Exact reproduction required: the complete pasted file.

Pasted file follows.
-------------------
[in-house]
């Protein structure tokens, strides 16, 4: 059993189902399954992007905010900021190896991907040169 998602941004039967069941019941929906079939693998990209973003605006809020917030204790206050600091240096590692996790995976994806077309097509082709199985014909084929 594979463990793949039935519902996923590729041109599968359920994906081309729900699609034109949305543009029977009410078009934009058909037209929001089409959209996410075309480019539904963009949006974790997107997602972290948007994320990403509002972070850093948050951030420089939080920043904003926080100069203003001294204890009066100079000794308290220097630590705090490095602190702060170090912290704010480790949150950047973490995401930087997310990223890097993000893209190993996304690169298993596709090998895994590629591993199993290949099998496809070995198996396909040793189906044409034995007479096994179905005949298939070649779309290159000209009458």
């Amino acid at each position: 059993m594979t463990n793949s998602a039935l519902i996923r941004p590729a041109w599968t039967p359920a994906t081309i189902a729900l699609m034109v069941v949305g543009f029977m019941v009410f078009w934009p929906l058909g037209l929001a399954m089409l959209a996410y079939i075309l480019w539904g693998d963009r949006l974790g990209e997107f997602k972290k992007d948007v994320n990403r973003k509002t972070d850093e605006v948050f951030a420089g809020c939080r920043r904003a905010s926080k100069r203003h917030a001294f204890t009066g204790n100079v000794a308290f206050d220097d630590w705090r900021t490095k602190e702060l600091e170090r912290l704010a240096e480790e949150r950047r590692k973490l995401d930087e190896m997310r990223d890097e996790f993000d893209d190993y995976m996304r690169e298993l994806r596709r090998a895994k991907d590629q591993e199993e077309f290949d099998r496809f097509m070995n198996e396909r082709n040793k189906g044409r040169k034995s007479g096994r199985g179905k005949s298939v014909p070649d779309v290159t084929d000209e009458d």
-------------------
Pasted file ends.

[in-house]
């Protein structure tokens, strides 16, 4: 059993189902399954992007905010900021190896991907040169 998602941004039967069941019941929906079939693998990209973003605006809020917030204790206050600091240096590692996790995976994806077309097509082709199985014909084929 594979463990793949039935519902996923590729041109599968359920994906081309729900699609034109949305543009029977009410078009934009058909037209929001089409959209996410075309480019539904963009949006974790997107997602972290948007994320990403509002972070850093948050951030420089939080920043904003926080100069203003001294204890009066100079000794308290220097630590705090490095602190702060170090912290704010480790949150950047973490995401930087997310990223890097993000893209190993996304690169298993596709090998895994590629591993199993290949099998496809070995198996396909040793189906044409034995007479096994179905005949298939070649779309290159000209009458």
């Amino acid at each position: 059993m594979t463990n793949s998602a039935l519902i996923r941004p590729a041109w599968t039967p359920a994906t081309i189902a729900l699609m034109v069941v949305g543009f029977m019941v009410f078009w934009p929906l058909g037209l929001a399954m089409l959209a996410y079939i075309l480019w539904g693998d963009r949006l974790g990209e997107f997602k972290k992007d948007v994320n990403r973003k509002t972070d850093e605006v948050f951030a420089g809020c939080r920043r904003a905010s926080k100069r203003h917030a001294f204890t009066g204790n100079v000794a308290f206050d220097d630590w705090r900021t490095k602190e702060l600091e170090r912290l704010a240096e480790e949150r950047r590692k973490l995401d930087e190896m997310r990223d890097e996790f993000d893209d190993y995976m996304r690169e298993l994806r596709r090998a895994k991907d590629q591993e199993e077309f290949d099998r496809f097509m070995n198996e396909r082709n040793k189906g044409r040169k034995s007479g096994r199985g179905k005949s298939v014909p070649d779309v290159t084929d000209e009458d």